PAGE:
Failures in Disguise

By Shannon Youell

The North American church is filled with passionate Jesus-following people. These people desire to join God at work in revealing the Kingdom among us through the message of Jesus our Savior AND our Lord–to realize the redemptive, restoration of community relationships: God to human and humans to humans.

Because we are humans, our best attempts can fail. And sometimes, our successes are failures in disguise when it comes to reproducible practices of disciples who make disciples who make disciples.

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We all love the success stories because we want to be one, but the reality is that because mission is contextual and cultural, methodologies are only replicable in like contexts and cultures.  Often, though, it is the stories of those who tried and failed that help us the most when it comes to our own missional work in our own communities.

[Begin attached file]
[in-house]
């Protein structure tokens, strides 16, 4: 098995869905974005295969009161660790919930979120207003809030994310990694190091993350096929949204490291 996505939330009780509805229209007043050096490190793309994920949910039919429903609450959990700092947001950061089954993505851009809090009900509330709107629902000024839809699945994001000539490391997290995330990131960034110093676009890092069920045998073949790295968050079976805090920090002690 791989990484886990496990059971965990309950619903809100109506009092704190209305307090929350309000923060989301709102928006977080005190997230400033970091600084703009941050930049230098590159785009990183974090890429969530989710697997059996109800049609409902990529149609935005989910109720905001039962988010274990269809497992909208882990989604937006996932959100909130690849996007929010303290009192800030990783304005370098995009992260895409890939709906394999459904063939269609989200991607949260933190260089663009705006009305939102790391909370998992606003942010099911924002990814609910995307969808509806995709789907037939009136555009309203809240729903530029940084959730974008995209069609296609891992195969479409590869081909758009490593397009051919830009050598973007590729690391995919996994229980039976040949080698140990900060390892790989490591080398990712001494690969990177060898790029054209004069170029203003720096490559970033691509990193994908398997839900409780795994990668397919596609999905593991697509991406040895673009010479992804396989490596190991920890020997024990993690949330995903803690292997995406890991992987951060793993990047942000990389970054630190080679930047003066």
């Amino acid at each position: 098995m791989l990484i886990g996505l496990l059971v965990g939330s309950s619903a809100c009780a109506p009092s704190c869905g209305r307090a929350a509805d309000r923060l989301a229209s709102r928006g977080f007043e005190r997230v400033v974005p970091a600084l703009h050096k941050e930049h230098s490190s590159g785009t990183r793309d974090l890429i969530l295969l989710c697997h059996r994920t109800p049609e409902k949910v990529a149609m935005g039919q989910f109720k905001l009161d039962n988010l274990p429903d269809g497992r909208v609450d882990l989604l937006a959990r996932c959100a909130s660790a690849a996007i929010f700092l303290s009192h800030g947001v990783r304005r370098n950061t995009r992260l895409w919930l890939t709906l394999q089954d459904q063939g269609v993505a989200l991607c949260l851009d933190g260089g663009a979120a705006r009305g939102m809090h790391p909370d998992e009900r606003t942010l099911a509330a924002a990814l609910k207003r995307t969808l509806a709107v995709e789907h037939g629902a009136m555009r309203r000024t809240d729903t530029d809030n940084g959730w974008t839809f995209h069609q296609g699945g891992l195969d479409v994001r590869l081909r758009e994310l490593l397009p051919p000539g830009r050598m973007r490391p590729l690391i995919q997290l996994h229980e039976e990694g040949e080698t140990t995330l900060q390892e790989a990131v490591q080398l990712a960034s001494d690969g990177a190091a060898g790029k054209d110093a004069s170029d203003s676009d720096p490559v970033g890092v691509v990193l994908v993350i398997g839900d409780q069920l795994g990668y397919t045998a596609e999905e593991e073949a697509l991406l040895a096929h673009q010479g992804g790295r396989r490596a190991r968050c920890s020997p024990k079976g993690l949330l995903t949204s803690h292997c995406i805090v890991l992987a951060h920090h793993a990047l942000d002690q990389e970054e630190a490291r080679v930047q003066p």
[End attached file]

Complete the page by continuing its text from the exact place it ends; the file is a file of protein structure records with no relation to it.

For the next three weeks we will be re-posting a series aptly titled Killing Missional Culture. 

In reading this blog we were impressed with the honesty and insight that these leaders demonstrate. Each post is applicable to our ongoing discussions about creating a discipleship culture both within our existing congregations and our new expressions of gathered community.

3 Ways We Killed a Missional Culture 

  1. First, We Assumed the Gospel
  2. Second, We Cast Vision without Practices
  3. Third, We Didn’t Love Consumers

Read the introduction here so you have the context. Then, check out the first way they killed a missional culture here.

 

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